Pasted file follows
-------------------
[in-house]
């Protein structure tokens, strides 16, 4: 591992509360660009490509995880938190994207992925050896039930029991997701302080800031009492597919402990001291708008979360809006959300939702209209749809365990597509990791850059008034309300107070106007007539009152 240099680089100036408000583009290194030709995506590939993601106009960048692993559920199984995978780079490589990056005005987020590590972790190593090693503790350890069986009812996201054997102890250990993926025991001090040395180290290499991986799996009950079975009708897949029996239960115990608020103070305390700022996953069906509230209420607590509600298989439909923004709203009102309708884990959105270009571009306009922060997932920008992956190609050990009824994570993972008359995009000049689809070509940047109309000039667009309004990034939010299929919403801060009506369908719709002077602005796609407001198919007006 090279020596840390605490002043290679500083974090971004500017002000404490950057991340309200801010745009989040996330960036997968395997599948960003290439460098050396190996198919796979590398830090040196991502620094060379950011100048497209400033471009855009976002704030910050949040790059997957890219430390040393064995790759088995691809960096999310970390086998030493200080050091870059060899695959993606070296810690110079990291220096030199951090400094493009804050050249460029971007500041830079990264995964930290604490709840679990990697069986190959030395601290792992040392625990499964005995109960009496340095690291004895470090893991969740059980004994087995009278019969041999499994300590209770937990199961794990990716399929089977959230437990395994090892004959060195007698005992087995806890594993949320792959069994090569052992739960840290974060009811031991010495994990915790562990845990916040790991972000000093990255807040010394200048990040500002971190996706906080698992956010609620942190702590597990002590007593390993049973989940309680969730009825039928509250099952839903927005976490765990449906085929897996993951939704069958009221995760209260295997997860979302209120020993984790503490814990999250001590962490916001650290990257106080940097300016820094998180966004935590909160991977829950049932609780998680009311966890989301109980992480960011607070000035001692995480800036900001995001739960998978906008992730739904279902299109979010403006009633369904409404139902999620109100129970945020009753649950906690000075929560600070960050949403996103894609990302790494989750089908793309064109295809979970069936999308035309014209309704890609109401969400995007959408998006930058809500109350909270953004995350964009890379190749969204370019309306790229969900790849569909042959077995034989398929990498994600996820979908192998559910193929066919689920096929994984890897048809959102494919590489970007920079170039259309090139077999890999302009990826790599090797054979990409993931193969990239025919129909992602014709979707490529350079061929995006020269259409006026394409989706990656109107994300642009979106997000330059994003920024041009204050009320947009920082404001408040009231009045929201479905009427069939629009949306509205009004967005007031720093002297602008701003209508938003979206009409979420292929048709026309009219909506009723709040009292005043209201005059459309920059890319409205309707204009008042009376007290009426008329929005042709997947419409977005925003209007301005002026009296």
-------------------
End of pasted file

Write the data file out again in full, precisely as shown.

[in-house]
């Protein structure tokens, strides 16, 4: 591992509360660009490509995880938190994207992925050896039930029991997701302080800031009492597919402990001291708008979360809006959300939702209209749809365990597509990791850059008034309300107070106007007539009152 240099680089100036408000583009290194030709995506590939993601106009960048692993559920199984995978780079490589990056005005987020590590972790190593090693503790350890069986009812996201054997102890250990993926025991001090040395180290290499991986799996009950079975009708897949029996239960115990608020103070305390700022996953069906509230209420607590509600298989439909923004709203009102309708884990959105270009571009306009922060997932920008992956190609050990009824994570993972008359995009000049689809070509940047109309000039667009309004990034939010299929919403801060009506369908719709002077602005796609407001198919007006 090279020596840390605490002043290679500083974090971004500017002000404490950057991340309200801010745009989040996330960036997968395997599948960003290439460098050396190996198919796979590398830090040196991502620094060379950011100048497209400033471009855009976002704030910050949040790059997957890219430390040393064995790759088995691809960096999310970390086998030493200080050091870059060899695959993606070296810690110079990291220096030199951090400094493009804050050249460029971007500041830079990264995964930290604490709840679990990697069986190959030395601290792992040392625990499964005995109960009496340095690291004895470090893991969740059980004994087995009278019969041999499994300590209770937990199961794990990716399929089977959230437990395994090892004959060195007698005992087995806890594993949320792959069994090569052992739960840290974060009811031991010495994990915790562990845990916040790991972000000093990255807040010394200048990040500002971190996706906080698992956010609620942190702590597990002590007593390993049973989940309680969730009825039928509250099952839903927005976490765990449906085929897996993951939704069958009221995760209260295997997860979302209120020993984790503490814990999250001590962490916001650290990257106080940097300016820094998180966004935590909160991977829950049932609780998680009311966890989301109980992480960011607070000035001692995480800036900001995001739960998978906008992730739904279902299109979010403006009633369904409404139902999620109100129970945020009753649950906690000075929560600070960050949403996103894609990302790494989750089908793309064109295809979970069936999308035309014209309704890609109401969400995007959408998006930058809500109350909270953004995350964009890379190749969204370019309306790229969900790849569909042959077995034989398929990498994600996820979908192998559910193929066919689920096929994984890897048809959102494919590489970007920079170039259309090139077999890999302009990826790599090797054979990409993931193969990239025919129909992602014709979707490529350079061929995006020269259409006026394409989706990656109107994300642009979106997000330059994003920024041009204050009320947009920082404001408040009231009045929201479905009427069939629009949306509205009004967005007031720093002297602008701003209508938003979206009409979420292929048709026309009219909506009723709040009292005043209201005059459309920059890319409205309707204009008042009376007290009426008329929005042709997947419409977005925003209007301005002026009296």